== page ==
Also on "LOU DOBBS TONIGHT," the run-up in oil prices means consumers are paying more for gasoline while their paychecks stay the same. We'll take a look at the effects of soaring commodity prices in tonight's "Assault on the Middle Class."


PETER MORICI, UNIV. OF MARYLAND: The average Joe that commutes a lot. The guy who drives 15, 20,000 miles a year, has a larger vehicle rather than a smaller vehicle, lives in the suburbs or the exurbs, has a long commute. He doesn't have any choices. He's got to keep on driving the car that he's got. And he's going to have to pay for the gas.


ROMANS: Also tonight, we talk with Congressman Joe Barton, chairman of the House Energy and Commerce Committee about why he thinks energy reform is the only way to combat soaring oil prices.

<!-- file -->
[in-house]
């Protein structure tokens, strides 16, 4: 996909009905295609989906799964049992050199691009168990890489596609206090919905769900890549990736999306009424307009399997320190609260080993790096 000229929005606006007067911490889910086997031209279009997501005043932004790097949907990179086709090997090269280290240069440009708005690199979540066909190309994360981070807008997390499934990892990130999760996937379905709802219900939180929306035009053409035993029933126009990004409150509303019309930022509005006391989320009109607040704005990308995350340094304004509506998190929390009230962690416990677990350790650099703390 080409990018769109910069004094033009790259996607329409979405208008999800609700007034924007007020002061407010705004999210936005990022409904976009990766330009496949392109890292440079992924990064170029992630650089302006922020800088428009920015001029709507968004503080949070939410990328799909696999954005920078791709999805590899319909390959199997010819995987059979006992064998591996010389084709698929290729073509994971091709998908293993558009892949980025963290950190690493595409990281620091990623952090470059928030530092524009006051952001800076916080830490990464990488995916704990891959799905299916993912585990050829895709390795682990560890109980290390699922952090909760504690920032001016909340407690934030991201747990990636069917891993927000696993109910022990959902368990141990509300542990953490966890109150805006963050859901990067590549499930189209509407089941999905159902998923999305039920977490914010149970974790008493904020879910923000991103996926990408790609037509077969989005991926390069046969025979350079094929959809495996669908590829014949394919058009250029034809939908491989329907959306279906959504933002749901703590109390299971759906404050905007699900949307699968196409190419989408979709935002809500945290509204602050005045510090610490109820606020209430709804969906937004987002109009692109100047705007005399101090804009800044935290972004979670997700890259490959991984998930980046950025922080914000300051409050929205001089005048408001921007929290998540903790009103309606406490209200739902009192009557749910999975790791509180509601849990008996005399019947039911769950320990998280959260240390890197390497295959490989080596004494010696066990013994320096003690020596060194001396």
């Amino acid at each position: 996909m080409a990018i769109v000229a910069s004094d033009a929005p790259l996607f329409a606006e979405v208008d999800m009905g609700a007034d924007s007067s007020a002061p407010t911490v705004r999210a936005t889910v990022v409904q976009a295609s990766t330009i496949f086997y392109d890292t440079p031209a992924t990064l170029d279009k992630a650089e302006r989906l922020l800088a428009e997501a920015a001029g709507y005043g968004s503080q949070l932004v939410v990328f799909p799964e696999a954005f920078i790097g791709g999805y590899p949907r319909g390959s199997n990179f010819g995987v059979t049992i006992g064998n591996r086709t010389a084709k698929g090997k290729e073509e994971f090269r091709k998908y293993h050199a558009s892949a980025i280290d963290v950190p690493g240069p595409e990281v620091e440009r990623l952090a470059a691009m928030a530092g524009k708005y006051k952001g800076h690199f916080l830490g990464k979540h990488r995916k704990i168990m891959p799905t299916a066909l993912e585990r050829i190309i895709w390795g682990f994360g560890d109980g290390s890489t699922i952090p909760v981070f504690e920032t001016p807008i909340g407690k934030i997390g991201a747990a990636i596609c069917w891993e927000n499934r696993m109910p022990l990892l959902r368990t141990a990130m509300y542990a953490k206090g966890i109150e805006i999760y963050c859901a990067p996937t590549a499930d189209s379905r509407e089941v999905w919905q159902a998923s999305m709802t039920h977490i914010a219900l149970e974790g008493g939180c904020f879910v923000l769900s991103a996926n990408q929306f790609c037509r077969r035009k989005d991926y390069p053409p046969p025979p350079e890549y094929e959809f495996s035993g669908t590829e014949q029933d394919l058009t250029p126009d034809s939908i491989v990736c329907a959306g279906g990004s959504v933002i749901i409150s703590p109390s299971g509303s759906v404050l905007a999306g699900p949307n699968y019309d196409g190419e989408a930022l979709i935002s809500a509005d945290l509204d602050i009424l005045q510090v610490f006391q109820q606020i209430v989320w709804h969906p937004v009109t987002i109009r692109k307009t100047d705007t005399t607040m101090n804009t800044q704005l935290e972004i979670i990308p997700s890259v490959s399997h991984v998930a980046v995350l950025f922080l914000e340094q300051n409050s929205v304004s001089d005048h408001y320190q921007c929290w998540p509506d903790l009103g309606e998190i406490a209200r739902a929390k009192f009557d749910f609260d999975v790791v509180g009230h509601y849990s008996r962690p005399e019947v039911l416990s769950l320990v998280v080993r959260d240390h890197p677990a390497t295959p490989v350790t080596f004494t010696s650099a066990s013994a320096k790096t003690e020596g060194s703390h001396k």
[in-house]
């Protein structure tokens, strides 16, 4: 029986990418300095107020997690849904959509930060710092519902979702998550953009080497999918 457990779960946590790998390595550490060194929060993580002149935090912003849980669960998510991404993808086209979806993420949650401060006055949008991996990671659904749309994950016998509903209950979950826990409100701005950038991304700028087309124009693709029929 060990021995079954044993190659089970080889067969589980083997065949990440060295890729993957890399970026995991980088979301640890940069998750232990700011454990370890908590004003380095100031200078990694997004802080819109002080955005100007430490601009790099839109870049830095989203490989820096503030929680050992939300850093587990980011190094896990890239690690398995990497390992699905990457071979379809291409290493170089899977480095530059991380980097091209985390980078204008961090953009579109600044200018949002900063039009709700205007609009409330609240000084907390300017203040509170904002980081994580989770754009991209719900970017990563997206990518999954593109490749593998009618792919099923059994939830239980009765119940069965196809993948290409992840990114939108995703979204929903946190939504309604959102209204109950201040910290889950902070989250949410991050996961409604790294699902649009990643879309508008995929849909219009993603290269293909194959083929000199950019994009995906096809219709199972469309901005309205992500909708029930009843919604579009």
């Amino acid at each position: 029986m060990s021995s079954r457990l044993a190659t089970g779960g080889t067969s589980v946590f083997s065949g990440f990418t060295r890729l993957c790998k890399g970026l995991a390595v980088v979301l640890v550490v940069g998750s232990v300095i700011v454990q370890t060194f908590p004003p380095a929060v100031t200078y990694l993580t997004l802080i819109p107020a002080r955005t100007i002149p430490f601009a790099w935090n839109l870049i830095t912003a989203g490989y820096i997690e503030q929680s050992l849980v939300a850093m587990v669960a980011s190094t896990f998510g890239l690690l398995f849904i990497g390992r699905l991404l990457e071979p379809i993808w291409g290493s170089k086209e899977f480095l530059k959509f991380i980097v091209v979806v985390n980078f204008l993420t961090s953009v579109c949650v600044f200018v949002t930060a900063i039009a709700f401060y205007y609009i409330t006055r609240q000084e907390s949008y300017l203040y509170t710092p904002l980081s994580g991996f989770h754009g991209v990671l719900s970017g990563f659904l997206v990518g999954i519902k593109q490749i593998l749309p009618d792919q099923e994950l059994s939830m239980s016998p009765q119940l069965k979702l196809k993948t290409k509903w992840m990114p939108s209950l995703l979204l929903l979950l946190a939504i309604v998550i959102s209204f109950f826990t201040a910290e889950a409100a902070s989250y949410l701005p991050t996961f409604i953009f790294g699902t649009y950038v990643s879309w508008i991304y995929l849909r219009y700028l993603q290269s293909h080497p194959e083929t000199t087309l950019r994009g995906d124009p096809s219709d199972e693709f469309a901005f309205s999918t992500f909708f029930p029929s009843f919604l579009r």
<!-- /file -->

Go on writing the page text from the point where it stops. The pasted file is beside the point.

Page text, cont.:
Then, former Secretary of State Henry Kissinger joins us. We'll discuss China's growing economic and military threat.

And Representatives Zoe Lofgren and Virgil Goode face off on the dream act: a bill designed to give illegal aliens the opportunity to attend American universities, often for less than many American students pay. All that and more tonight at 6:00 p.m.

Now, back to Judy Woodruff.

WOODRUFF: Thanks, Christine. We'll be watching at 6:00.

INSIDE POLITICS continues right now.


ANNOUNCER: With prices at the pump skyrocketing, the president urges Congress to pass his energy plan.

BUSH: We have had four years of debate about a national energy bill. Now's the time to get the job done.

ANNOUNCER: But will his proposal bring back cheaper gas?

He hasn't said if he's going to run for reelection as California governor, but it looks like Arnold Schwarzenegger already has an opponent.

There's no denying it: Blogs are a growing influence on politics. But should they be regulated by Washington? We'll look at both sides of the argument.